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Human Genome: A Public Forum at UCSC


Robert L. Sinsheimer, Ph.D.
Chancellor Emeritus, Professor Emeritus of Molecular Biology,
University of California, Santa Cruz

Robert L. Sinsheimer, Ph.D., served as chancellor of the University of California, Santa Cruz, from 1977 to 1987. A scientist of international distinction, he made significant breakthroughs in the field of genetic research by artificially creating functional strands of DNA, the universal genetic material in all forms of life. He was also one of the first scientists to propose and seriously consider that a concerted effort be undertaken to sequence the human genome. His distinguished career as a teacher and administrator included nine years as chairman of the Division of Biology at the California Institute of Technology.

Sinsheimer was born in Washington, D.C., and attended high school in Chicago. He received his undergraduate degree in quantitative biology and his M.S. and Ph.D. in biophysics from the Massachusetts Institute of Technology (MIT). He taught briefly at MIT before moving to Iowa State College in 1949, where he was a professor of biophysics. In 1957, he accepted the post of professor of biophysics at Caltech, where he worked for the next 20 years before accepting the post of chancellor at UC Santa Cruz.

During Sinsheimer's time at Caltech, he and his colleagues succeeded in isolating, purifying, and finally replicating synthetically the DNA of the virus Phi X 174. This feat, called at the time "the closest anyone has yet come to creating life in the laboratory," earned him international acclaim as a pioneer in nucleic acid research. He was named California Scientist of the Year in 1968 and was awarded the Beijerinck Virology Medal by the Royal Netherlands Academy of Sciences and Letters in 1969.

In 1985, while chancellor of UCSC, Sinsheimer convened a group of eminent scientists to discuss the feasibility of sequencing the human genome. This historic workshop planted the idea for what eventually became the Human Genome Project, an international effort to decipher the entire set of genetic instructions for human life.

Sinsheimer has also been an outspoken advocate of science's accountability to society. As early as the mid-1960s, he came to realize that advances in genetics would have profound social consequences. When recombinant DNA technology arose in the 1970s, giving scientists the ability to splice together genetic material from different organisms, he used his position as an acknowledged authority in the field to warn of potential hazards. And when he proposed sequencing the human genome, he hoped at the same time to focus attention on the social and ethical concerns such a project would inevitably raise.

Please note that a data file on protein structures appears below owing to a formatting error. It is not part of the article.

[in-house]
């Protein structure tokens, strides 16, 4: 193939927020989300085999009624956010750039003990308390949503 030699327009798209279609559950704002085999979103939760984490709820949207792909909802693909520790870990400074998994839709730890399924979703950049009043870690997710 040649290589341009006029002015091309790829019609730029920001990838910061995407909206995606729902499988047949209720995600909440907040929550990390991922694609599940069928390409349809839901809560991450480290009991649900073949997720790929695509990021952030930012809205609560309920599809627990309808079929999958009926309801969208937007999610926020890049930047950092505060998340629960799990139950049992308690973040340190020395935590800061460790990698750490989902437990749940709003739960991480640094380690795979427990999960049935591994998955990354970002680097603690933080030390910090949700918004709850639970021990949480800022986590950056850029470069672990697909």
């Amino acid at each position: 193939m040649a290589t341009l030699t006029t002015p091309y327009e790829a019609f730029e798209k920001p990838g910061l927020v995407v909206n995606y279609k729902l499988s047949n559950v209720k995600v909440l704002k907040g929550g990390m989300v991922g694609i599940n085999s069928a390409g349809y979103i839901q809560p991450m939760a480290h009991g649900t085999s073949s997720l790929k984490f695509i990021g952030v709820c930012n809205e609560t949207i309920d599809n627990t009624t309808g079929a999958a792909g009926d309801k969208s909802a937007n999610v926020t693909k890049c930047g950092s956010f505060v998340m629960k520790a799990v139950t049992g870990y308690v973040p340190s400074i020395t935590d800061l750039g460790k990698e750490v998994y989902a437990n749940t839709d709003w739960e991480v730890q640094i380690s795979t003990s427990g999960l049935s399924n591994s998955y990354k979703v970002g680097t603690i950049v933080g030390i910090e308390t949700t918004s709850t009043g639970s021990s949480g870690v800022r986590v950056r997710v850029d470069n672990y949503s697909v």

As chancellor of UCSC, Sinsheimer oversaw growth in academic programs and student enrollments during an era of tight educational budgets. A new undergraduate major in computer engineering was established, and graduate enrollments doubled from 350 to 700. New graduate programs and important new research activities were developed during his tenure, including major expansions in linguistics and high-energy physics and new research programs in seismology, agroecology, and applied economics. Sinsheimer was also involved in writing a new academic plan for the campus.

After his tenure at UCSC, Sinsheimer joined the faculty at UC Santa Barbara as a professor of molecular, cellular, and developmental biology. Officially retired since 1990, he is still active in laboratory research, working with associate professor of biology Michael Mahan and others. In 1999, he took part in a major discovery by Mahan's team that may lead to new drugs and vaccines for fighting bacterial infections. The researchers discovered a gene in salmonella bacteria that orchestrates the activity of dozens of other genes needed to establish an infection.

A member of the National Academy of Sciences, Sinsheimer served on the Editorial Board of its journal (Proceeedings of the National Academy of Sciences) and is a member of its Institute of Medicine. He was chairman of the Editorial Board from 1972 to 1981. He is a fellow of the American Academy of Arts and Sciences and of the American Association for the Advancement of Science. He also served as president of the Biophysical Society, a member of the U.S. National Committee for the International Union of Biochemistry, and a member of the scientific advisory board of the Jane Coffin Childs Memorial Fund for Medical Research. He holds honorary Sc.D. degrees from St. Olaf College and from Northwestern University. He has authored some 200 publications in his various areas of research interest, as well as an autobiography, The Strands of a Life: The Science of DNA and the Art of Education, published in 1994.

Sinsheimer currently lives in Santa Barbara with his wife Karen. He has three children, one of whom is a graduate of UC Santa Cruz.


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